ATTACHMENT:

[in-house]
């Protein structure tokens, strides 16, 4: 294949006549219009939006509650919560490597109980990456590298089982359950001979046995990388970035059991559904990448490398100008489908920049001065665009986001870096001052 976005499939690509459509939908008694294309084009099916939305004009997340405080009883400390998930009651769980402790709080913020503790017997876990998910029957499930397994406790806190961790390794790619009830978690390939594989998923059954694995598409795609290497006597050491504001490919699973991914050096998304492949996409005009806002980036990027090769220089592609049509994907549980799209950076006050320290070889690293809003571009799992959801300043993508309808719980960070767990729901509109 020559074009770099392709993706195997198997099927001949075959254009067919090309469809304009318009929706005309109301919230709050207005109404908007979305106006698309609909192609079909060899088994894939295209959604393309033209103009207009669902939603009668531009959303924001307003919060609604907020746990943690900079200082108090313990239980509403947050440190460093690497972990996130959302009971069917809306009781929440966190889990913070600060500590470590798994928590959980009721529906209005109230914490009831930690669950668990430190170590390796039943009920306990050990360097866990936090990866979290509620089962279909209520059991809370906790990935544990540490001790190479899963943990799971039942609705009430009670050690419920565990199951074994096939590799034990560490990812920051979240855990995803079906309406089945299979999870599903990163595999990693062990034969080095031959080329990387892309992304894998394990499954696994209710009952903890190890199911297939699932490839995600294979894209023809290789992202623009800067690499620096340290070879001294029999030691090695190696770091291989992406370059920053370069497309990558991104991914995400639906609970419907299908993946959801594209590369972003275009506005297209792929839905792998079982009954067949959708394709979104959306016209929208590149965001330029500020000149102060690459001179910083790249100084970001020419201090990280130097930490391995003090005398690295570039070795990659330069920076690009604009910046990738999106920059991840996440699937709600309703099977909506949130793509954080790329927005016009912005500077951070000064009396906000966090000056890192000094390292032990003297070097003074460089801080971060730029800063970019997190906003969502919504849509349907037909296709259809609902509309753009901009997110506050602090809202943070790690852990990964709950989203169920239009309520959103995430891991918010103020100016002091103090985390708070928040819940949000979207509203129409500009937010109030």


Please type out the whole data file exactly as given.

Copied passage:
[in-house]
């Protein structure tokens, strides 16, 4: 294949006549219009939006509650919560490597109980990456590298089982359950001979046995990388970035059991559904990448490398100008489908920049001065665009986001870096001052 976005499939690509459509939908008694294309084009099916939305004009997340405080009883400390998930009651769980402790709080913020503790017997876990998910029957499930397994406790806190961790390794790619009830978690390939594989998923059954694995598409795609290497006597050491504001490919699973991914050096998304492949996409005009806002980036990027090769220089592609049509994907549980799209950076006050320290070889690293809003571009799992959801300043993508309808719980960070767990729901509109 020559074009770099392709993706195997198997099927001949075959254009067919090309469809304009318009929706005309109301919230709050207005109404908007979305106006698309609909192609079909060899088994894939295209959604393309033209103009207009669902939603009668531009959303924001307003919060609604907020746990943690900079200082108090313990239980509403947050440190460093690497972990996130959302009971069917809306009781929440966190889990913070600060500590470590798994928590959980009721529906209005109230914490009831930690669950668990430190170590390796039943009920306990050990360097866990936090990866979290509620089962279909209520059991809370906790990935544990540490001790190479899963943990799971039942609705009430009670050690419920565990199951074994096939590799034990560490990812920051979240855990995803079906309406089945299979999870599903990163595999990693062990034969080095031959080329990387892309992304894998394990499954696994209710009952903890190890199911297939699932490839995600294979894209023809290789992202623009800067690499620096340290070879001294029999030691090695190696770091291989992406370059920053370069497309990558991104991914995400639906609970419907299908993946959801594209590369972003275009506005297209792929839905792998079982009954067949959708394709979104959306016209929208590149965001330029500020000149102060690459001179910083790249100084970001020419201090990280130097930490391995003090005398690295570039070795990659330069920076690009604009910046990738999106920059991840996440699937709600309703099977909506949130793509954080790329927005016009912005500077951070000064009396906000966090000056890192000094390292032990003297070097003074460089801080971060730029800063970019997190906003969502919504849509349907037909296709259809609902509309753009901009997110506050602090809202943070790690852990990964709950989203169920239009309520959103995430891991918010103020100016002091103090985390708070928040819940949000979207509203129409500009937010109030």